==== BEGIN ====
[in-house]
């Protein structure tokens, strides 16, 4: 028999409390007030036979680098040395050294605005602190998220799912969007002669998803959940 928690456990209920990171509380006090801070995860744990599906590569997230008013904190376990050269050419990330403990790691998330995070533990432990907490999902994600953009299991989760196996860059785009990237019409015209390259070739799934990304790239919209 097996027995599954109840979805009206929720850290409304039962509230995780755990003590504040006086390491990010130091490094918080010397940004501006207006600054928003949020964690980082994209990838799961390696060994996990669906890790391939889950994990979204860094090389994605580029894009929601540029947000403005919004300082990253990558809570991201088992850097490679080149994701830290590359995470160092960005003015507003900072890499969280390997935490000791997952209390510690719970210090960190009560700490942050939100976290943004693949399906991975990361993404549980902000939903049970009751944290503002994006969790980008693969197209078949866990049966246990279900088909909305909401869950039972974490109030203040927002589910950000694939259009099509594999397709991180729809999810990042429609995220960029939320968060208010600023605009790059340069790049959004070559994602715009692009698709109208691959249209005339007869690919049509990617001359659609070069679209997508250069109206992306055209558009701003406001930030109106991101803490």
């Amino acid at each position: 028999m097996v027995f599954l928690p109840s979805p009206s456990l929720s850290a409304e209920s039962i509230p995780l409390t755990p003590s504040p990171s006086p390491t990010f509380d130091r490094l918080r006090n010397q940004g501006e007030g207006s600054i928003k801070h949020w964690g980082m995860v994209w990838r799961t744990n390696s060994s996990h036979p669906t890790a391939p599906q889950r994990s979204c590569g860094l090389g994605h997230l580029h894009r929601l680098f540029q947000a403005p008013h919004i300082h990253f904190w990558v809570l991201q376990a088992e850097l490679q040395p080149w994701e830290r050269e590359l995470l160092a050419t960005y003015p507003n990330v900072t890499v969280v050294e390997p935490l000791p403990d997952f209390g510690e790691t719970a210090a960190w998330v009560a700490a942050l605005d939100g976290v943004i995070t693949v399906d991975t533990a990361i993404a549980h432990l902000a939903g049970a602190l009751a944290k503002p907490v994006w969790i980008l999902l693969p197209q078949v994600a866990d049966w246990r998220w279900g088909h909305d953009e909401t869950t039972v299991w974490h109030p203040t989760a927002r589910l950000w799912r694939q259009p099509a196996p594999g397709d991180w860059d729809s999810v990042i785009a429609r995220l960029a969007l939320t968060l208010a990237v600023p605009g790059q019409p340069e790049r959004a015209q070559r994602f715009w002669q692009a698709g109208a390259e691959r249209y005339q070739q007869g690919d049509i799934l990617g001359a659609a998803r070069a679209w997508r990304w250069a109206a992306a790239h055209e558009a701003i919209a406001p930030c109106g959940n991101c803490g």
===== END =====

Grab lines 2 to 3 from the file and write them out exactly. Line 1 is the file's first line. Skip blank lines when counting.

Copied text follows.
């Protein structure tokens, strides 16, 4: 028999409390007030036979680098040395050294605005602190998220799912969007002669998803959940 928690456990209920990171509380006090801070995860744990599906590569997230008013904190376990050269050419990330403990790691998330995070533990432990907490999902994600953009299991989760196996860059785009990237019409015209390259070739799934990304790239919209 097996027995599954109840979805009206929720850290409304039962509230995780755990003590504040006086390491990010130091490094918080010397940004501006207006600054928003949020964690980082994209990838799961390696060994996990669906890790391939889950994990979204860094090389994605580029894009929601540029947000403005919004300082990253990558809570991201088992850097490679080149994701830290590359995470160092960005003015507003900072890499969280390997935490000791997952209390510690719970210090960190009560700490942050939100976290943004693949399906991975990361993404549980902000939903049970009751944290503002994006969790980008693969197209078949866990049966246990279900088909909305909401869950039972974490109030203040927002589910950000694939259009099509594999397709991180729809999810990042429609995220960029939320968060208010600023605009790059340069790049959004070559994602715009692009698709109208691959249209005339007869690919049509990617001359659609070069679209997508250069109206992306055209558009701003406001930030109106991101803490």
């Amino acid at each position: 028999m097996v027995f599954l928690p109840s979805p009206s456990l929720s850290a409304e209920s039962i509230p995780l409390t755990p003590s504040p990171s006086p390491t990010f509380d130091r490094l918080r006090n010397q940004g501006e007030g207006s600054i928003k801070h949020w964690g980082m995860v994209w990838r799961t744990n390696s060994s996990h036979p669906t890790a391939p599906q889950r994990s979204c590569g860094l090389g994605h997230l580029h894009r929601l680098f540029q947000a403005p008013h919004i300082h990253f904190w990558v809570l991201q376990a088992e850097l490679q040395p080149w994701e830290r050269e590359l995470l160092a050419t960005y003015p507003n990330v900072t890499v969280v050294e390997p935490l000791p403990d997952f209390g510690e790691t719970a210090a960190w998330v009560a700490a942050l605005d939100g976290v943004i995070t693949v399906d991975t533990a990361i993404a549980h432990l902000a939903g049970a602190l009751a944290k503002p907490v994006w969790i980008l999902l693969p197209q078949v994600a866990d049966w246990r998220w279900g088909h909305d953009e909401t869950t039972v299991w974490h109030p203040t989760a927002r589910l950000w799912r694939q259009p099509a196996p594999g397709d991180w860059d729809s999810v990042i785009a429609r995220l960029a969007l939320t968060l208010a990237v600023p605009g790059q019409p340069e790049r959004a015209q070559r994602f715009w002669q692009a698709g109208a390259e691959r249209y005339q070739q007869g690919d049509i799934l990617g001359a659609a998803r070069a679209w997508r990304w250069a109206a992306a790239h055209e558009a701003i919209a406001p930030c109106g959940n991101c803490g």